How Arctic animals thrive in some of the harshest environments on Earth

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    A Mother polar bear with her two large cubs swim off the shores of Somerset Island.

    Unrelenting winters and short summers create a less than ideal environment for life to flourish. Yet, the Arctic still has an abundance of unique life that has adapted to this environment and thrives in it. 

    Grizzly bears that slowly evolved into the iconic polar bear, the intricate cycle of caribou antlers, and the masterful layering system of the muskox — these adaptations allow Arctic animals to survive. 

    Polar bears 

    A large male barren land grizzly bear seen from afar touring the tundra.

    Due to their size and fierce reputation, it would seem that polar bears are the modern siblings of some prehistoric mega bear. This is false, however, as their lineage still walks the earth with them today. Scientists say that genetic tracking indicates that thousands of years ago, grizzly bears began moving north to inhabit a previously bear-less environment. As they did so, numerous adaptations occurred to produce the now distinctly different polar bear. 

    The harsh conditions favoured larger and stronger bears meaning the smaller bears would not survive to reproduce and pass on their genes. As they travelled further and further north, the flora that consisted of the majority of their diet began to disappear. This forced them to focus on the large fauna inhabiting the ocean such as ringed and bearded seals. The brown fur that wasn’t a problem when they ate berries all summer and slept all winter was an obvious problem while hunting on the ice. Over time, a genetic mutation caused the classic white fur on a polar bear to become the dominating gene and a new species was born. 

    One of the most interesting adaptations in the Arctic is the polar bear’s heat recycling method. Although they have shiny white fur, the actual skin beneath their fur is black. This allows them to reuse the energy that would otherwise be lost. The heat radiating off the body of the polar bear is reflected by its shiny white fur back to its heat absorbing black skin — nature’s take on an emergency blanket. 

    Polar bears have two layers of insulating fur with a greasy outer layer to shed water quickly. Their dependence on marine mammals for food has forced them to be very strong swimmers. With slightly webbed feet, they can swim at speeds of up to 10 kmph.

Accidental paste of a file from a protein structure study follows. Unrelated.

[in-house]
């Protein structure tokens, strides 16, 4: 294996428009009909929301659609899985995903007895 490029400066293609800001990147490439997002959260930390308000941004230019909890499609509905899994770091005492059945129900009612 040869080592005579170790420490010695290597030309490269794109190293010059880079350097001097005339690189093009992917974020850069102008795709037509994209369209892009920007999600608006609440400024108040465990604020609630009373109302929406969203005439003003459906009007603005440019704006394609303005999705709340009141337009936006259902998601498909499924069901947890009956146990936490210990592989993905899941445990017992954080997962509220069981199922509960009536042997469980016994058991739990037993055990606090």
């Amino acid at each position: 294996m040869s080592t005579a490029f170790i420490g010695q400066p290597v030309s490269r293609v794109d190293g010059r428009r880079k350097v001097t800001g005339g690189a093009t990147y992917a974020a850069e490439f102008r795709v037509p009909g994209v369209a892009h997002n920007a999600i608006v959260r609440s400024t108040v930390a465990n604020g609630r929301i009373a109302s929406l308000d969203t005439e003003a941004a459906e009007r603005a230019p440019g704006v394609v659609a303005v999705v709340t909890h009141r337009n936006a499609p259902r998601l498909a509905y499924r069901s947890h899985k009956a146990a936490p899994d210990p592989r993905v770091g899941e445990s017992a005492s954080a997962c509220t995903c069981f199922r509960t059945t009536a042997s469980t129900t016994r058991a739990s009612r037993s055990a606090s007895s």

At Arctic Haven Wilderness Lodge on the shores of Ennadai Lake in the Nunavut Barrens and at Arctic Watch Wilderness Lodge on Somerset Island, we can see both grizzly bears and polar bears. 

    Caribou: 

    A small herd of caribou composed of calves and cows from the Qamanirjuaq herd tour the tundra at Arctic Haven.

    Unlike their deer and moose relatives, both male and female Caribou grow antlers. If antlers main purpose in male deer and moose is for sexual selection, why then do both sexes of caribou grow them? 

    Male caribou begin growing antlers in the spring to have their fully formed antlers by the rut in the fall. Soon after the rut, as the males lose their antlers, the females are just beginning to grow theirs. While the males’ antlers are larger and meant for battling other males and impressing females, the females are smaller and meant to give them an advantage over feeding rights. By spring, even the non-pregnant females shed their antlers so that the only herd members with antlers are pregnant females. This gives the herd members that need access to food the most the means to shove non-antler bearing caribou out of the way. 

    Arctic Haven is set along the Qamanirjuaq caribou herd’s migration route from their calving grounds in the Barrens to their winter home at the tree line. 

    Muskox: 

    Muskox, from the family of Bovidae which includes sheep and goats, have mastered the layering system. It is no secret why the muskoxen’s inner layer of fur, called qiviut, is a highly regarded clothing material — it is very warm! While their qiviut insulates from the inside, their outer guard hairs protect them from wind, precipitation, and insects. These guard hairs are very long and shaggy, giving the impression that muskox are much larger than they are. 

    Muskox have also developed a unique way of insulating by using their fat reserves. Due to the short summer season, they go on a feeding frenzy when the vegetation is abundant to obtain a fat layer that will generate body heat come winter. Most interestingly, young muskox are already born with this fat layer. This is necessary to their survival as they are born right into the frigid temperatures that demand more heat than their short fur can provide. 

    The most recognizable feature of a muskox is its reinforced skull that has horns protruding from either side of it. This allows them to protect themselves from predators and fellow herd members in fights. 

    Check out a video of these head plates in action here:

     

    Both Arctic Haven and Arctic Watch have local muskox herds.